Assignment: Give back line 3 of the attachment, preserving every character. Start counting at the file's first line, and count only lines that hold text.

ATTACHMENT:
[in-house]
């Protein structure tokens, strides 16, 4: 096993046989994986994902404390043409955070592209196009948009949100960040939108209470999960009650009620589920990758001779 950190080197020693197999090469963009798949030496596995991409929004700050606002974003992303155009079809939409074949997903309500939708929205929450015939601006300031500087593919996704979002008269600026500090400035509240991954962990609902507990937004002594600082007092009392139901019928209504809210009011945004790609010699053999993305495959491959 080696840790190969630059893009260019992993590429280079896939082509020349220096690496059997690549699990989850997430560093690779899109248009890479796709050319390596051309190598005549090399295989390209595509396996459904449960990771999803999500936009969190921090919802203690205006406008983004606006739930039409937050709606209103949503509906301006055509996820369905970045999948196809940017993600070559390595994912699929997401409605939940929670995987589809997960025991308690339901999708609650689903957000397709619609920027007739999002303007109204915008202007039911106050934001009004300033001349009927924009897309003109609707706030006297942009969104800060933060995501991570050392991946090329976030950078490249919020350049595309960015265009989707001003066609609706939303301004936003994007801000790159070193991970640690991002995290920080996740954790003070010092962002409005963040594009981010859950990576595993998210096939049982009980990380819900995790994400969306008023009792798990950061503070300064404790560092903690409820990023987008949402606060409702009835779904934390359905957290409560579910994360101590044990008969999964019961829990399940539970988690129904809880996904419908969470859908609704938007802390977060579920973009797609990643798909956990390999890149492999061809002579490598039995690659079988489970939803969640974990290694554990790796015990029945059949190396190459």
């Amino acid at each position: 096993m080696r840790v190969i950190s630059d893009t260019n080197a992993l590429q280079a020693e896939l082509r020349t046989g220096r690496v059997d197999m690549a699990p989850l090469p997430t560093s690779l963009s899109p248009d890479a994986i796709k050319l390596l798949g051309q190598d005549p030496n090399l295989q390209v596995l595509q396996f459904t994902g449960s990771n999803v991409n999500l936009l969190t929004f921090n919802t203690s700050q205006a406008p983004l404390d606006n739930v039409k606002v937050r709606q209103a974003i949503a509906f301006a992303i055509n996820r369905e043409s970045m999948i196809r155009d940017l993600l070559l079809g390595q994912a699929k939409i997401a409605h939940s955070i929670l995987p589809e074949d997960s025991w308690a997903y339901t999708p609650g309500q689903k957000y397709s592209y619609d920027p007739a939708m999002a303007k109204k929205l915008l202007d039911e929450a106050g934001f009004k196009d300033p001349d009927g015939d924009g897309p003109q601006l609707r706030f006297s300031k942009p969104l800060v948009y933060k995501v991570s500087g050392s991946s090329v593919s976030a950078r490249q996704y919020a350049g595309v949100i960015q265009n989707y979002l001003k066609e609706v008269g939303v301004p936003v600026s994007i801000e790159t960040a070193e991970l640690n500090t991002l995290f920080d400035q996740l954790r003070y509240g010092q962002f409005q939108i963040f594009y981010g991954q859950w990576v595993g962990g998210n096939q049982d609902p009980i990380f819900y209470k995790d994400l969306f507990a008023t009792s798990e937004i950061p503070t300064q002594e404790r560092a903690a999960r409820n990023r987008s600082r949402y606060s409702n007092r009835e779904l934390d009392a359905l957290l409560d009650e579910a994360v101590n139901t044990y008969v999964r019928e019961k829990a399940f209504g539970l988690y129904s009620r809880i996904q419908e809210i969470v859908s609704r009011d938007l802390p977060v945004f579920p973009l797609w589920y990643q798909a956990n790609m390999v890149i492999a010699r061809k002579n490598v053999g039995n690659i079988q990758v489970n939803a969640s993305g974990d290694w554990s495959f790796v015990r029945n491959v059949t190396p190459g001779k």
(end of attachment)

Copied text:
């Amino acid at each position: 096993m080696r840790v190969i950190s630059d893009t260019n080197a992993l590429q280079a020693e896939l082509r020349t046989g220096r690496v059997d197999m690549a699990p989850l090469p997430t560093s690779l963009s899109p248009d890479a994986i796709k050319l390596l798949g051309q190598d005549p030496n090399l295989q390209v596995l595509q396996f459904t994902g449960s990771n999803v991409n999500l936009l969190t929004f921090n919802t203690s700050q205006a406008p983004l404390d606006n739930v039409k606002v937050r709606q209103a974003i949503a509906f301006a992303i055509n996820r369905e043409s970045m999948i196809r155009d940017l993600l070559l079809g390595q994912a699929k939409i997401a409605h939940s955070i929670l995987p589809e074949d997960s025991w308690a997903y339901t999708p609650g309500q689903k957000y397709s592209y619609d920027p007739a939708m999002a303007k109204k929205l915008l202007d039911e929450a106050g934001f009004k196009d300033p001349d009927g015939d924009g897309p003109q601006l609707r706030f006297s300031k942009p969104l800060v948009y933060k995501v991570s500087g050392s991946s090329v593919s976030a950078r490249q996704y919020a350049g595309v949100i960015q265009n989707y979002l001003k066609e609706v008269g939303v301004p936003v600026s994007i801000e790159t960040a070193e991970l640690n500090t991002l995290f920080d400035q996740l954790r003070y509240g010092q962002f409005q939108i963040f594009y981010g991954q859950w990576v595993g962990g998210n096939q049982d609902p009980i990380f819900y209470k995790d994400l969306f507990a008023t009792s798990e937004i950061p503070t300064q002594e404790r560092a903690a999960r409820n990023r987008s600082r949402y606060s409702n007092r009835e779904l934390d009392a359905l957290l409560d009650e579910a994360v101590n139901t044990y008969v999964r019928e019961k829990a399940f209504g539970l988690y129904s009620r809880i996904q419908e809210i969470v859908s609704r009011d938007l802390p977060v945004f579920p973009l797609w589920y990643q798909a956990n790609m390999v890149i492999a010699r061809k002579n490598v053999g039995n690659i079988q990758v489970n939803a969640s993305g974990d290694w554990s495959f790796v015990r029945n491959v059949t190396p190459g001779k």